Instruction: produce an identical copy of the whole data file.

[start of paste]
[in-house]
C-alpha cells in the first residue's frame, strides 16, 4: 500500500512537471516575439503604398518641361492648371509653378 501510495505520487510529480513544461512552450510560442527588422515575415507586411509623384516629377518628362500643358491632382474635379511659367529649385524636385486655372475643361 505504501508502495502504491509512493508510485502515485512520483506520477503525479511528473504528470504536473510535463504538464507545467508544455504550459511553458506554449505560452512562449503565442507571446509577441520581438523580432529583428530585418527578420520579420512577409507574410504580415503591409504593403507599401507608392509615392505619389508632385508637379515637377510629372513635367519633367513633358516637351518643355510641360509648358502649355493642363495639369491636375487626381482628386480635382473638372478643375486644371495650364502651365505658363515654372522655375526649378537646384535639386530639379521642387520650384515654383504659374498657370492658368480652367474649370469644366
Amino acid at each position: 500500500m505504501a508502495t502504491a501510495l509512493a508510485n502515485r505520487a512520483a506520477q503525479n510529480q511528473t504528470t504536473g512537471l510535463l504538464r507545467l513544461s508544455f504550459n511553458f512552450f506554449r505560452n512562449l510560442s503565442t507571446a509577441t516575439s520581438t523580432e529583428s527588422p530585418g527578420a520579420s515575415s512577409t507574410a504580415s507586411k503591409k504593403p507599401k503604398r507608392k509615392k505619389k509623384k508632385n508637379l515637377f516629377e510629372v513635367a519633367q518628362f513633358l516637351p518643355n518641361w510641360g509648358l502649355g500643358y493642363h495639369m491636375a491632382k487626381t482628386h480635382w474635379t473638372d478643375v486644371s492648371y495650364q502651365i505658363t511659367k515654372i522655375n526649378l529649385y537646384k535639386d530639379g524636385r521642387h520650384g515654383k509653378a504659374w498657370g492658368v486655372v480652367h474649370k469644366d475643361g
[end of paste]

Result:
[in-house]
C-alpha cells in the first residue's frame, strides 16, 4: 500500500512537471516575439503604398518641361492648371509653378 501510495505520487510529480513544461512552450510560442527588422515575415507586411509623384516629377518628362500643358491632382474635379511659367529649385524636385486655372475643361 505504501508502495502504491509512493508510485502515485512520483506520477503525479511528473504528470504536473510535463504538464507545467508544455504550459511553458506554449505560452512562449503565442507571446509577441520581438523580432529583428530585418527578420520579420512577409507574410504580415503591409504593403507599401507608392509615392505619389508632385508637379515637377510629372513635367519633367513633358516637351518643355510641360509648358502649355493642363495639369491636375487626381482628386480635382473638372478643375486644371495650364502651365505658363515654372522655375526649378537646384535639386530639379521642387520650384515654383504659374498657370492658368480652367474649370469644366
Amino acid at each position: 500500500m505504501a508502495t502504491a501510495l509512493a508510485n502515485r505520487a512520483a506520477q503525479n510529480q511528473t504528470t504536473g512537471l510535463l504538464r507545467l513544461s508544455f504550459n511553458f512552450f506554449r505560452n512562449l510560442s503565442t507571446a509577441t516575439s520581438t523580432e529583428s527588422p530585418g527578420a520579420s515575415s512577409t507574410a504580415s507586411k503591409k504593403p507599401k503604398r507608392k509615392k505619389k509623384k508632385n508637379l515637377f516629377e510629372v513635367a519633367q518628362f513633358l516637351p518643355n518641361w510641360g509648358l502649355g500643358y493642363h495639369m491636375a491632382k487626381t482628386h480635382w474635379t473638372d478643375v486644371s492648371y495650364q502651365i505658363t511659367k515654372i522655375n526649378l529649385y537646384k535639386d530639379g524636385r521642387h520650384g515654383k509653378a504659374w498657370g492658368v486655372v480652367h474649370k469644366d475643361g